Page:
An object a day #19: Viking ship

Tue 28 Apr 2020 Opinion

Every day for 30 days we will be featuring a museum object that has inspired or intrigued us, in the hope that “an object a day keeps the doctor away.” We love creating exciting, meaningful storytelling through engaging experiences, but still firmly believe that it is hard to beat the thrill of being in the presence of authentic artefacts. Today’s object is: Viking ship.

This Viking ship is on display at the Viking Ship Museum of Bygdoy, Oslo, Norway

It is always satisfying when an almost legendary object lives up to your imagination. You can imagine the fear of 9th century Anglo-Saxons as they saw these magnificent ships approaching their shores full of Viking raiders.

The Oseberg ship was found in 1904 outside Tønsberg in Vestfold. The archaeologists who excavated it quickly realized that this was the most beautiful Viking tomb ever found.

When the excavation was completed, the most time-consuming and demanding work was still to come. Although the excavation itself took less than three months, it took 21 years to prepare and restore the ship and most of the finds. The ship was dried out very slowly before it was put together. Great emphasis was placed on using the original timber where possible. Today over 90 per cent of the reconstructed Oseberg ship consists of original timber.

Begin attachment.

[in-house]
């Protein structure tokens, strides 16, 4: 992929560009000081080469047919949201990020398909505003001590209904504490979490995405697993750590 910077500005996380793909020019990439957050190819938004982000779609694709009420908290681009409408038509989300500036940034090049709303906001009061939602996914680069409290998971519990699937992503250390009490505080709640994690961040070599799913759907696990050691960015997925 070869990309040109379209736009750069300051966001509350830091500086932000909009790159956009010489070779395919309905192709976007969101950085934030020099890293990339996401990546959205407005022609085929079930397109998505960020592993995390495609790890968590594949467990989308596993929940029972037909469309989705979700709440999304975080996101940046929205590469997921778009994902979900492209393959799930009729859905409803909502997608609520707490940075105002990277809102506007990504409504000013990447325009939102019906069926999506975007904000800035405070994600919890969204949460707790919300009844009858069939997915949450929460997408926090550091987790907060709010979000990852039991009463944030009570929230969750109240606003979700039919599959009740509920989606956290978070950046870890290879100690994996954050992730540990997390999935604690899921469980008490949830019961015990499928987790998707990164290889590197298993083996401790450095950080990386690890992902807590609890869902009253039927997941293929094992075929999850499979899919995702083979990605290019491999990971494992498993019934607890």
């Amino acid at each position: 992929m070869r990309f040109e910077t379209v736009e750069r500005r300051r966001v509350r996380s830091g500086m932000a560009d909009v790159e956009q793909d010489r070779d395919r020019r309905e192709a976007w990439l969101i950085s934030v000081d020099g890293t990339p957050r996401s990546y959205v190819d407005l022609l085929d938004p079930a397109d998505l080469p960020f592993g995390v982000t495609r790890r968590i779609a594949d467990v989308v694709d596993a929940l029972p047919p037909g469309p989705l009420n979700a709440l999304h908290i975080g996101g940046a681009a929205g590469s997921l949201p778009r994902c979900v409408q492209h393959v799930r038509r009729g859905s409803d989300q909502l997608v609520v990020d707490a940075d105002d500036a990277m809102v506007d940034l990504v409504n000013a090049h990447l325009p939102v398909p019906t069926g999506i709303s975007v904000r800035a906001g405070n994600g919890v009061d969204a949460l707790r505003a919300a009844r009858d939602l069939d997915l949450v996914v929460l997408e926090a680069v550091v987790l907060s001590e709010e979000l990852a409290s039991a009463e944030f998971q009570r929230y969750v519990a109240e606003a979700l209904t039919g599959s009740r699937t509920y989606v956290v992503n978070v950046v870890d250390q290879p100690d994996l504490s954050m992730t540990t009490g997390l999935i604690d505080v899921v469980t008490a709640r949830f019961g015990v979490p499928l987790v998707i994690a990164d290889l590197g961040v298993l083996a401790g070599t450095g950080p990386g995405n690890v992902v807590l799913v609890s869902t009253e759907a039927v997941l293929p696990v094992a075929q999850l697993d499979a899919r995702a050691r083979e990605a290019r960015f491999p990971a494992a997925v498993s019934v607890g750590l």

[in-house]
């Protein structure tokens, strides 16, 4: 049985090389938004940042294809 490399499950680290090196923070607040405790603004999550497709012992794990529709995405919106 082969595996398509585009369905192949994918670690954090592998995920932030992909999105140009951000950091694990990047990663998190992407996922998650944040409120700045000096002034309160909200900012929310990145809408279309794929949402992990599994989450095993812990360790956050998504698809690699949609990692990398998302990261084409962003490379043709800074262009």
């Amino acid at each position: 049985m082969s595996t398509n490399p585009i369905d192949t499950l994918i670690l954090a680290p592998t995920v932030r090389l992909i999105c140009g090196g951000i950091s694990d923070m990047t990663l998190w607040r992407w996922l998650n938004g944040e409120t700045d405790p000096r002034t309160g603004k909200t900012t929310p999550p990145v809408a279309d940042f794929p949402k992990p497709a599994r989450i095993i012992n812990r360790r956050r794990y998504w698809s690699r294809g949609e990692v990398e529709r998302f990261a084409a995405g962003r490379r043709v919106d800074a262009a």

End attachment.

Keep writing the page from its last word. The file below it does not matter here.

It was built in southwestern Norway around the year 820, and is made of oak. The prow and stern are richly carved with beautiful animal ornamentation far below the waterline and up along the prow, which ends in a spiralling serpent’s head; such an ornately decorated ship would have been reserved for special members of the aristocracy.

The Oseberg ship had been pulled ashore and used as a burial ship for two noble women. A burial chamber was constructed immediately behind the ship’s mast. Inside, the walls were decorated with a fantastic woven tapestry, and the dead women were laid on a bed made up with bed linen. Both of them must have held a position of importance in the community to have been given such a grave. 

The Viking Museum is currently closed but there is a very nice virtual tour online.